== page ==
Pyongyang will “not waste time” on U.S.-DPRK diplomacy, an influential pro-North Korean outlet said Tuesday, despite what it described as the “supremely precious” personal relations between leaders Donald Trump and Kim Jong Un.
The article, carried by the Choson Sinbo — the official organ of the Japan-based pro-North Chongryon group — came in response to a statement by top DPRK official Kim Yo Jong over the weekend, in which she confirmed that the U.S. President had recently sent a letter to the North Korean leader.
“In my personal opinion, even if [Kim Jong Un] has good feelings about President Trump, it is not more than literally ‘personal’ emotion,” wrote journalist Kim Ji Yong, arguing that Kim Jong Un is “someone who represents the country and speaks for the interests of the people. Personal feelings will not be the basis for discussing state affairs.”
Tuesday’s article particularly focused on the paragraph in Kim Yo Jong’s Sunday statement in which she said that “relations between the DPRK and the U.S. and their development should not be judged in haste in the light of the personal relations between the two top leaders.”
This effort to draw a distinction between diplomacy and the friendship between the two leaders echoes remarks by DPRK foreign ministry advisor Kim Kye Gwan in January, in which he said that such relations are “in the true sense of the word, ‘personal’.”
Tuesday’s article also reiterated the policy line set at December’s party plenary late last year, underlining that the North’s stance on diplomacy with the U.S. had already been decided at that meeting.
The DPRK, it said, will not wait for sanctions relief, and that “the development of… strategic weapons for the security of the country will be incessantly progressed non-stop” until the U.S.’s “hostile policy” is withdrawn.
The Choson Sinbo on Tuesday linked North Korea’s “tactical guided weapon” test on Saturday to the country’s “decided stance” on diplomacy, noting that Kim Jong Un led the test just a day before Trump’s letter was revealed to the public.
“In reality, DPRK’s work to guarantee the country’s grand head-on breakthrough battle politically, diplomatically, and militarily are being pushed ahead diligently according to the decided schedule and timeline,” it said, citing the recent missile test as an example.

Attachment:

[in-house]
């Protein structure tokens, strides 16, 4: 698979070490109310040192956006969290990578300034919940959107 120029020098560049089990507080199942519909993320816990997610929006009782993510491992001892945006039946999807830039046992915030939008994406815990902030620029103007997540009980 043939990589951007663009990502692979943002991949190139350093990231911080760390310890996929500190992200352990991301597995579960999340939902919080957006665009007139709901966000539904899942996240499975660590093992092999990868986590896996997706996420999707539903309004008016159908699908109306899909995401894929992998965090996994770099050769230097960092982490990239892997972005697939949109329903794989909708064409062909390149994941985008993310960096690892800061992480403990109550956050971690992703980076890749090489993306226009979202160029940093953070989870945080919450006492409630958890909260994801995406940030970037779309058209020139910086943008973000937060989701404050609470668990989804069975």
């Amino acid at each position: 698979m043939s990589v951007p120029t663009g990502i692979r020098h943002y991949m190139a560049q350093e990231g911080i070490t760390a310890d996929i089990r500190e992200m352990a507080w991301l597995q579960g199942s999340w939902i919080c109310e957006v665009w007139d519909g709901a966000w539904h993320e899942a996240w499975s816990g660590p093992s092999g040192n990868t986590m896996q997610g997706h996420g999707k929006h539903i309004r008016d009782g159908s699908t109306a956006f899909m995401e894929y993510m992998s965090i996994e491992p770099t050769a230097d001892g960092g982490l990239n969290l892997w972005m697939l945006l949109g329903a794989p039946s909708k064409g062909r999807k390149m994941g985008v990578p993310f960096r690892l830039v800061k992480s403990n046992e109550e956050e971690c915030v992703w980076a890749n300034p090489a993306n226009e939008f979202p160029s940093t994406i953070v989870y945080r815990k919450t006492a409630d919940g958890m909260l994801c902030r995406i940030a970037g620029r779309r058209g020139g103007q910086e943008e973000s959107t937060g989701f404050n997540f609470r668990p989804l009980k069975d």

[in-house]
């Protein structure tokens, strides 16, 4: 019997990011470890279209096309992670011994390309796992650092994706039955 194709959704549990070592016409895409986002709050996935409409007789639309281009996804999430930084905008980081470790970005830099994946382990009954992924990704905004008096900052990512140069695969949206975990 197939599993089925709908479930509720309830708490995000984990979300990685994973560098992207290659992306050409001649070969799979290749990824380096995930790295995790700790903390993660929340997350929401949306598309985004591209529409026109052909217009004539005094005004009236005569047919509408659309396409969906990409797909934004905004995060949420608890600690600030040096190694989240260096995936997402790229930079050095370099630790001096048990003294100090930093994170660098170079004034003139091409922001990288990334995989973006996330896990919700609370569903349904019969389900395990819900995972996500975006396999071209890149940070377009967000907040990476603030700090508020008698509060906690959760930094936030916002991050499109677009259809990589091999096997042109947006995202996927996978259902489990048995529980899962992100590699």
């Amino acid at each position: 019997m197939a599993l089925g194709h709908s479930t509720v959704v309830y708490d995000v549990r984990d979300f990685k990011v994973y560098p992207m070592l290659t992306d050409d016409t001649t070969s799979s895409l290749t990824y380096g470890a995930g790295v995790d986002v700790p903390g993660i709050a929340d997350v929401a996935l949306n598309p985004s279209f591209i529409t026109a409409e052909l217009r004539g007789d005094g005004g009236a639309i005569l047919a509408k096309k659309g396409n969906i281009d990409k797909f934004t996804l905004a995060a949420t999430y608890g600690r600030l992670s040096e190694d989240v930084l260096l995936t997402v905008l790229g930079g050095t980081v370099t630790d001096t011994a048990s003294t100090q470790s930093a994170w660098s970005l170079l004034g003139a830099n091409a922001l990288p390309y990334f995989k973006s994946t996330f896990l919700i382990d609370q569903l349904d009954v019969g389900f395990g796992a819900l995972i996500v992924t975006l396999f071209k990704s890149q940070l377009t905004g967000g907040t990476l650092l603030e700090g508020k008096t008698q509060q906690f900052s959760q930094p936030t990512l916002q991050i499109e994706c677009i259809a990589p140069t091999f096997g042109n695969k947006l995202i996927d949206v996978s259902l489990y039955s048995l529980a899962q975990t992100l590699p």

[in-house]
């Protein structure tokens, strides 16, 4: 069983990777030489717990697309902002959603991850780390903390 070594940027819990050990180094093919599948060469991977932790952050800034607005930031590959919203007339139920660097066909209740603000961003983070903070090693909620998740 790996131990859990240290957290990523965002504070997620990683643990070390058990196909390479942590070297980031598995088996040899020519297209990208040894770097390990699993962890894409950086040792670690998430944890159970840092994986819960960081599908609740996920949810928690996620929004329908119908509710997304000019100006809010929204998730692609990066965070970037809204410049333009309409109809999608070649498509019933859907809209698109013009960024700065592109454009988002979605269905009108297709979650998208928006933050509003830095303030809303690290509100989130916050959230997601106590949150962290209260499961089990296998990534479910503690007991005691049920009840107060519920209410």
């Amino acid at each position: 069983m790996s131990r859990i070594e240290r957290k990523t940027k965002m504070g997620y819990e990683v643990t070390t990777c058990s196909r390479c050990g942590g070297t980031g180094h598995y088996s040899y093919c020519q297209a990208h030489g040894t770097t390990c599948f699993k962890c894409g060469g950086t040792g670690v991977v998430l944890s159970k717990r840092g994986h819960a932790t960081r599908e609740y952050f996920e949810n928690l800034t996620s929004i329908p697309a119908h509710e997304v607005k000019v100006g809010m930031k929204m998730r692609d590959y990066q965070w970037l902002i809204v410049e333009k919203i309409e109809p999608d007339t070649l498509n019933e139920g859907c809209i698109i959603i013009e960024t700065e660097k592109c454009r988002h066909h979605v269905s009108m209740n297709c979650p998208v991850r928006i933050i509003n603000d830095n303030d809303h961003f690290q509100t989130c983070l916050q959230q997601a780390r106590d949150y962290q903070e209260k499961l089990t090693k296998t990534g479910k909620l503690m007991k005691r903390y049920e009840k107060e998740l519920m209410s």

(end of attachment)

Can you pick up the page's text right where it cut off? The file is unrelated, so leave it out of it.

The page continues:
Meanwhile, the Choson Sinbo article also lauded the good personal ties between Trump and Kim as a “supremely precious political asset,” while also recalling Trump’s birthday greetings to the North Korean leader earlier this year.
“It is the second time this year that the DPRK gas made public the fact that President Trump sent a letter to Kim Jong Un,” it said.
Trump “sending a letter again, to the [North Korean] leader whom he met in Singapore, Hanoi of Vietnam, and Panmunjom, shows that he is making an effort to sustain the great relationship he had with” Kim Jong Un, according to Kim Ji Yong’s analysis.
However, while positively assessing the personal ties, the Choson Sinbo article underscored that the 2019 Hanoi Summit proved fruitless and that the U.S. had made “unilateral requests” to Pyongyang concerning denuclearization.
“The DPRK side… made its stance public that it will wait until the year’s end with patience, with the need for the U.S. to… approach with a different calculation method,” it said. “However, the U.S. ultimately did not follow the deadline.”
In a section titled “Walking its own way, not wasting time,” Kim Ji Yong stressed that the U.S. does not appear ready for dialogue.
“This year, U.S. foreign affairs officials are repeatedly urging the DPRK to return to negotiations, but the U.S. continues its double-sidedness, touting dialogue but at the same time more conspicuously choking and crushing the DPRK with provocative political, military, and economic plots.”
Dialogue between Washington and Pyongyang “can only be possible under the condition that the U.S. takes an actual measure to completely and irreversibly withdraw hostile policy impeding the DPRK people’s right to life and development,” it said.
“However, the prospect currently suggested domestically in the DPRK is that ‘the U.S. is not ready for and is not capable of this,'” wrote Kim Ji Yong, quoting Kim Kye Gwan’s January remarks.
“The solution drawn from this is to only follow the way one has decided on, advance it with wider steps, not wasting time being deceived by the U.S. like in the past,” the article said.
“Like first vice department director Kim Yo Jong said… amid the long-term DPRK-U.S. impasse, the DPRK will keep changing to be more powerful without futilely losing or wasting time.”
Kim Yo Jong’s press statement and Kim Ji Young’s analysis are “consistent with Kim Jong Un’s December party plenum speech,” said Rachel Minyoung Lee, senior analyst with NK News‘s sister site NK Pro.
Kim Ji Yong’s analysis for Choson Sinbo is notable, she said, in that he “often provides insight into North Korea’s position on key foreign policy issues.” Kim is known to have written a similarly diplomacy-related article on the North’s “new path” in November last year.
“Kim Ji Yong’s analysis of Kim Yo Jong’s press statement confirms that strong personal ties between Kim and Trump will not dictate North Korea’s U.S. policy, that North Korea remains skeptical about the prospects of improved U.S.-DPRK ties, and therefore it will forge ahead with its own agenda, including strategic weapons development,” Lee said.
Edited by James Fretwell and Oliver Hotham